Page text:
So, they’re here at last. The Lockheed F35B, named Lightning II by the UK, flew over from the United States to appear at at least two air shows here during the summer. Flown by RAF crews and in-flight refuelled, the F35s fulfilled a promise to come to the UK, after a failure to appear in 2014, due to engine problems and an on board fire.
The F35B is the latest 4th generation VSTOL aircraft to be co-produced by a conglomerate of world companies, and is state of the art with advanced avionics and ‘low visibility’ but not stealth. At a cost of £100m a copy, 15% of which has been earmarked for British production they are not cheap, and various development problems over the last 8-10 years, have meant a late introduction into service in the UK. Two aircraft carriers, HMS Prince Charles and HMS Queen Elizabeth are currently in production and the F35 is scheduled to operate from them in 2018, when they are both put into service.
The manufacturers and procurement staff are obviously upbeat about the F35, which will always be compared to the Harrier, and is a direct replacement for it, albeit 8 years after the Harrier was taken out of service. The comparisons are valid: both are VSTOL, both have one engine and one pilot. But the comparisons end there. The Harrier was muted in the 50s, developed in the 60s, operated and improved through to the 2010s by the British and the USA and continues to be in service with the US Marine Corps, the Italian and Spanish Navies and has just been retired by the Indian Navy. The F35 was muted in the 21st century and has been developed and tested making it far superior to what was a 1950s design. It would be like slating the Vulcan bomber, designed in the 40s, to be superior to say the B1 bomber operated by the USAF. Make no mistake the F35 is a quantum leap in technology, materials, techniques, avionics, capability and performance. The Harrier was a perfect workforce for its era, and the fact that several air arms still operate it is a testament to its design and capability. The UK chose wrongly in my opinion and that of many observers around the world, to take the Harrier out of service at the end of 2010 by the new Conservative government. It meant that there was a huge capability gap before the introduction into service of the new carriers and the F35. Several times in the past 6 years there have been many occasions when a carrier with a Squadron of Harriers on board would have seriously defused a situation, like Libya, Syria etc. However it was done and there is no turning back. The UK is committed to buying 138 F35s at a cost of £1.38 billion and is a huge purchase. One could wonder whether we needed such fire power against the likes of IS with their pop guns, but they are getting more sophisticated weaponry and probably will have combat aircraft at some stage. For the kind of money we’re spending on the F35 we could have kept the Harrier and Tornado fleets in service with avionic upgrades for many years and still have had enough air cover for our needs. The reason the Harrier went out of service was because one of the two; Harrier or Tornado had to go. The Harrier for whatever reason lost, and the Tornado is now coming to the end of its life, with only the Typhoon left as the gold standard air defence aircraft for this countries protection. But a bomber it ain’t although it is now officially a muti-role aircraft, probably like F35 will be.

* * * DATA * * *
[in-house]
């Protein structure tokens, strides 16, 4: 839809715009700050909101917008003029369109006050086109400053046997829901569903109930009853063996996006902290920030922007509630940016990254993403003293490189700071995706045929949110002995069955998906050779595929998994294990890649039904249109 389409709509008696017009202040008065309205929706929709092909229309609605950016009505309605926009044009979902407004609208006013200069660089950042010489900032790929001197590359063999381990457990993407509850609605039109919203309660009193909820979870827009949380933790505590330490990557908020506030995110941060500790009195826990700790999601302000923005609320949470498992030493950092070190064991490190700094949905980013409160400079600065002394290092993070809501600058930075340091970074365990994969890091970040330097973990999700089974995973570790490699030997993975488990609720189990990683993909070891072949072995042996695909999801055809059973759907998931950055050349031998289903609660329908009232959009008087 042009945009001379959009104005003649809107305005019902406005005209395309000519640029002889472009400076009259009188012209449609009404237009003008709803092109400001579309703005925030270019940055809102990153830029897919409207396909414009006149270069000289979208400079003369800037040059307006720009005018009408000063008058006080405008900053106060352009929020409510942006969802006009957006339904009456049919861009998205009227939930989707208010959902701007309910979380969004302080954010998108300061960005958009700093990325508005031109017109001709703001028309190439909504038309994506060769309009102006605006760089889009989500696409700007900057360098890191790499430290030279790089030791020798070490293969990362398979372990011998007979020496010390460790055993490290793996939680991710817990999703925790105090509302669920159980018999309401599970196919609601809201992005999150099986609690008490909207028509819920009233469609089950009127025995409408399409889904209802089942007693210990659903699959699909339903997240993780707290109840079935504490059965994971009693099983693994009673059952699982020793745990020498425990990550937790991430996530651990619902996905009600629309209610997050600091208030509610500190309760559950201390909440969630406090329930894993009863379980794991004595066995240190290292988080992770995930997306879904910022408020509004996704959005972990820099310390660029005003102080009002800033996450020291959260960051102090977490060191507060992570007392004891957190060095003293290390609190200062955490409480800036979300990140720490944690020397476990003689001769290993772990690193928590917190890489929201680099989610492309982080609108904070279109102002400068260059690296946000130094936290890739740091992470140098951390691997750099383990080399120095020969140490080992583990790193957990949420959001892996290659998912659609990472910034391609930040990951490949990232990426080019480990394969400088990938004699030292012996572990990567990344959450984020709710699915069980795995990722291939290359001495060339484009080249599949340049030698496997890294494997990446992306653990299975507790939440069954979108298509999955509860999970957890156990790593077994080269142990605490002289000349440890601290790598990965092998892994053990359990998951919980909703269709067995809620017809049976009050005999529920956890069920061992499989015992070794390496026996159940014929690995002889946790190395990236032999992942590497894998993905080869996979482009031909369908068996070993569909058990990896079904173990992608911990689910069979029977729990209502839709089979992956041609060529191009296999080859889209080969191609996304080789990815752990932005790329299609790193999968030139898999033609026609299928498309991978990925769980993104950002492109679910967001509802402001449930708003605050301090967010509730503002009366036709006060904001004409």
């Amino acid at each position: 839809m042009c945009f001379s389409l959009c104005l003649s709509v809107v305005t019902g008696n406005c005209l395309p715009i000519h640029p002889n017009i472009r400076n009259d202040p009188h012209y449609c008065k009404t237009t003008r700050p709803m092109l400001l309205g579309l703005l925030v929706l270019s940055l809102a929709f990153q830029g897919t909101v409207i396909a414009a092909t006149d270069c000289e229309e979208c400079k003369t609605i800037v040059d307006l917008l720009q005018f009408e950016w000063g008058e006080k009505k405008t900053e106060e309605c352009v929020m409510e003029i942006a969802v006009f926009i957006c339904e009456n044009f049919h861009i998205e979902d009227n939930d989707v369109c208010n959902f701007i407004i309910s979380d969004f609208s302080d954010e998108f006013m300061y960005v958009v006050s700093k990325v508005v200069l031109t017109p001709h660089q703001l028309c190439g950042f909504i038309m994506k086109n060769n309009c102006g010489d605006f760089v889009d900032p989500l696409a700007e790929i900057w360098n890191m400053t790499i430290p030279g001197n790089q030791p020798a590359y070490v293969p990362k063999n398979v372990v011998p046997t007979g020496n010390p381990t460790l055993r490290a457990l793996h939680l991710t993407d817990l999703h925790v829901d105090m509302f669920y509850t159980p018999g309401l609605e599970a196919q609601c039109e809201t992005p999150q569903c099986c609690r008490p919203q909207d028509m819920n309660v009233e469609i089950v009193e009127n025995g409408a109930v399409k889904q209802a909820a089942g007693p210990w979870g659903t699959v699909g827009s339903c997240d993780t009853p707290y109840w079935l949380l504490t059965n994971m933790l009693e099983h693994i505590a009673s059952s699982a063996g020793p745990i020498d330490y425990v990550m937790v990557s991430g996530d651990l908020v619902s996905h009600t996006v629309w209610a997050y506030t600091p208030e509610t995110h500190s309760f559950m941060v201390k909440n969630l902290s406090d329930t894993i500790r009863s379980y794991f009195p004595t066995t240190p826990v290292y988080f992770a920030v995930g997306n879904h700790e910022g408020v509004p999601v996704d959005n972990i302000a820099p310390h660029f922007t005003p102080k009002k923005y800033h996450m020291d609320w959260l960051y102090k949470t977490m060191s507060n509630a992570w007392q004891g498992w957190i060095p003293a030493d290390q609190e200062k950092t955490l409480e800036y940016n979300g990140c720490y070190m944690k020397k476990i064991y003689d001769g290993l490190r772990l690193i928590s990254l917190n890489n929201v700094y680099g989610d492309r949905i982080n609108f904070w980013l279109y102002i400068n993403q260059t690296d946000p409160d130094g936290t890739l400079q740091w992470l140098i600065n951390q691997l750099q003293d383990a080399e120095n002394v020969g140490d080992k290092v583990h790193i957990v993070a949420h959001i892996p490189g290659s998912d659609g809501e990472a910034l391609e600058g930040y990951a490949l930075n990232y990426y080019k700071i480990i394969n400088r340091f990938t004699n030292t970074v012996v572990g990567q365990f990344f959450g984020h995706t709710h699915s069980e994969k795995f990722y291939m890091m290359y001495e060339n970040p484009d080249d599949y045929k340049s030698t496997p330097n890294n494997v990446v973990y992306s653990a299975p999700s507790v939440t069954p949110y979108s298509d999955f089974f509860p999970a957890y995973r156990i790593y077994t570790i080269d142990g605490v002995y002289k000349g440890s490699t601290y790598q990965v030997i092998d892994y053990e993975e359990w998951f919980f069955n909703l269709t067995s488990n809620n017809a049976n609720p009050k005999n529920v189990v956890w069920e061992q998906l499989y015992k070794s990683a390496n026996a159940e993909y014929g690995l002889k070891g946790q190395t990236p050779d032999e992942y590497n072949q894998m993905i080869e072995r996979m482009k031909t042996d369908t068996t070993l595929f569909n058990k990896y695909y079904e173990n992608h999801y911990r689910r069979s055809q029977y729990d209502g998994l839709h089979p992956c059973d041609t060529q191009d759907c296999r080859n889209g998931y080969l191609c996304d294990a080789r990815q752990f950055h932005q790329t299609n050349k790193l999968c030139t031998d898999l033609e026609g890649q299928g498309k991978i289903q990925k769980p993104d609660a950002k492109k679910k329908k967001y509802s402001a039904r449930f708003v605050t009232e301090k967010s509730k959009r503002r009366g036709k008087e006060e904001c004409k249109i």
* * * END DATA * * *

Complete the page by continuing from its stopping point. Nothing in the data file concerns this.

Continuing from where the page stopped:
So the F35 is here, albeit temporarily and you can see it at RIAT Fairford where they are based in the UK during their stay, and at Farnborough International. They also flew over RAF Marham accompanied by a Tornado which is where 617 Sqn, the first F35 squadron will form. I wish them every success and good PR while they are here. They return in numbers in two years to populate a dozen squadrons eventually probably and will come to represent the RAF and the Royal Navy much as the Harrier did in its day. Bon chance.